Whether you compose your story off the cuff or take time with a carefully constructed outline, plotting a novel comes down to one question: what happens next? Using the domino effect in your fiction can help you answer this question with compelling scenes that will keep readers engaged.
Domino is a type of game piece, usually rectangular in shape and displaying from one to six pips (dots) or other symbols, that can be laid end to end in long lines to create very complex designs. Stacks of dominoes can also be made into 3-D shapes, and players can use their imagination to make other structures such as houses, castles, or cities.
The term domino has also come to refer to any of the many games played with these pieces, in which players place a domino edge to edge against another in such a way that their adjacent faces are either identical or form some specified total (e.g., two dominoes placed with their apexes connected produce a line of 12). The most common set of Western dominoes contains 28 tiles with matching ends; this is sufficient to play most positional games. More recent extended sets increase the number of possible combinations by introducing more than three dots on an end; a common double-nine set contains 55 tiles with matching ends.
Some games are based on blocking (e.g., placing a domino on an existing tile or over the top of a block); others involve scoring points; and still other games are purely luck-based. Some of these games are adaptations of card games; for example, a variant of Concentration can be played with a domino set.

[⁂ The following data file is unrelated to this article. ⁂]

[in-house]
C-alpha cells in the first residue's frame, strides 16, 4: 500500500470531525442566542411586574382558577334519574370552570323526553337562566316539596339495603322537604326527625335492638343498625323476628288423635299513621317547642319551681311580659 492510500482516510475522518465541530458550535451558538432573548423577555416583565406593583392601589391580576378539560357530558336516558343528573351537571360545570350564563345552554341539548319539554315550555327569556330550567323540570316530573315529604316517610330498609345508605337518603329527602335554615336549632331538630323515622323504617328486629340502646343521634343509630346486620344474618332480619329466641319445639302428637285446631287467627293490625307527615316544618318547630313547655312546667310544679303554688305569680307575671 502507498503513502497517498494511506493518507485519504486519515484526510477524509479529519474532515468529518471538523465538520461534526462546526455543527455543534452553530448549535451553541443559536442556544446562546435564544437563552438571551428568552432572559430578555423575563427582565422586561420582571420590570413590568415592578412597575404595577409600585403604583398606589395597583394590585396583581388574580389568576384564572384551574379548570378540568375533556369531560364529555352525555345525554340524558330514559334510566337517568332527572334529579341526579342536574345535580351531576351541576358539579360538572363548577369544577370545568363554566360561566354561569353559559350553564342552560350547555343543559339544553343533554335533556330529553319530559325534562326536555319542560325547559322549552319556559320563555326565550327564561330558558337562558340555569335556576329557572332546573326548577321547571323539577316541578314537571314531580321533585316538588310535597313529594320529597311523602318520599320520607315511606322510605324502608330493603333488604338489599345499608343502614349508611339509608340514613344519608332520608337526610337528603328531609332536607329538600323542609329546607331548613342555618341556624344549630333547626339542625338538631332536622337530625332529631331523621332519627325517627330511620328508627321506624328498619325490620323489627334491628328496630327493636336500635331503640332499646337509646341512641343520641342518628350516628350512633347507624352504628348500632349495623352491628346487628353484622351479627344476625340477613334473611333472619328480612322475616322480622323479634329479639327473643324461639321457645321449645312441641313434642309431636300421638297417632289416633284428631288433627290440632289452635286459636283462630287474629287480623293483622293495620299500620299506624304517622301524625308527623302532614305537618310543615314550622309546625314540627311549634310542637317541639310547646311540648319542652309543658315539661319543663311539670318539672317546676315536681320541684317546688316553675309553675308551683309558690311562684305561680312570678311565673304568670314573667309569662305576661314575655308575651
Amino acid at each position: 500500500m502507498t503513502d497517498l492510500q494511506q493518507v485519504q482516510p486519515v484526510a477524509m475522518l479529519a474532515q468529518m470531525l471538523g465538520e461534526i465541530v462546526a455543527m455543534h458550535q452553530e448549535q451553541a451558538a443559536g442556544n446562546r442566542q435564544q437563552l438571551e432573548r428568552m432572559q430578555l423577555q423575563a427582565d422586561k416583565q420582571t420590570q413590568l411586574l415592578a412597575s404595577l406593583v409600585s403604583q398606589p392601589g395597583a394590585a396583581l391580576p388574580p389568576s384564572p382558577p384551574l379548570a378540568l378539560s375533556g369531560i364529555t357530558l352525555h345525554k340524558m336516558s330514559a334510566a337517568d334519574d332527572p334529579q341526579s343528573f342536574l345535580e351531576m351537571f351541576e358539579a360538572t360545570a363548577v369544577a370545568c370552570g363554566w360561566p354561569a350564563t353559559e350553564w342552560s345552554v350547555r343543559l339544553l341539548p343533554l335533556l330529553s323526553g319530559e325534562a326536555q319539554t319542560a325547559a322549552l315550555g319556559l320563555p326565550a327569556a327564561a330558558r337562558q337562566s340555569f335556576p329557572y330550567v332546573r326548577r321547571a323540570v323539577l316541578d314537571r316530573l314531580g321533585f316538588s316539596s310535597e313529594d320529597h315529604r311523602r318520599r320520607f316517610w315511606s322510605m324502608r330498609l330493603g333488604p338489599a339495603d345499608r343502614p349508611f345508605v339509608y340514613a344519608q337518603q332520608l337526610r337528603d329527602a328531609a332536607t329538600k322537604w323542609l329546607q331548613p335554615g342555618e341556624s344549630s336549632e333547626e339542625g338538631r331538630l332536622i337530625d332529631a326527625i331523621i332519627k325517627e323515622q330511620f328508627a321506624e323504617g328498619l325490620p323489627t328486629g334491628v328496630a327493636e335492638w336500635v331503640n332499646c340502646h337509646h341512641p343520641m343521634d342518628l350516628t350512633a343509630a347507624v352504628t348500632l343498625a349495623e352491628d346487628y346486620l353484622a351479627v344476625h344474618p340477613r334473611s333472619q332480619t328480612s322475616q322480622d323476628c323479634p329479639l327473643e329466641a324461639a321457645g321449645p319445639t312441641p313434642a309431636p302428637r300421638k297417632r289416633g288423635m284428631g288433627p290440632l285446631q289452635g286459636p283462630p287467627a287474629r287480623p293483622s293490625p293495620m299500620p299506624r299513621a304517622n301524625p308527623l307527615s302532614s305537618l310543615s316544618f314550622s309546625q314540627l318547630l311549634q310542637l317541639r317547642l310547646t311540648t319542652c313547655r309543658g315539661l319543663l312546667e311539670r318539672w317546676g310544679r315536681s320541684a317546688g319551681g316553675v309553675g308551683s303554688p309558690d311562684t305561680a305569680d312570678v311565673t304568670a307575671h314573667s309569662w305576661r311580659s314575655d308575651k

Among the most common positional games are ones that involve the matching of dominoes by their ends; this can be done in conjunction with a scoring system or a betting system. In the latter, the first player to bet wins a round; this is often called “dominating.”
A variant on this theme is a set of rules wherein the first tile is placed on-edge, before the players, and each subsequent player draws a tile that is added to the end of the previous player’s tile (as shown in the image above). This prevents the discovery of the values of other players’ tiles by observation.
The domino effect is a popular metaphor for describing how actions have unforeseen consequences. In the context of storytelling, this can be a useful concept for writers to keep in mind when they’re writing a scene that runs counter to societal norms or otherwise goes outside a reader’s expectations. The challenge is to provide the motivation or reason that will allow the reader to forgive the character’s deviation from logical behavior, as well as the subsequent chain reaction that follows. A writer who masters this skill will be able to guide their audience through difficult or unpleasant territory with a minimum of fuss. By allowing readers to “save face” with their hero, they’ll be more likely to stick by them as the story progresses.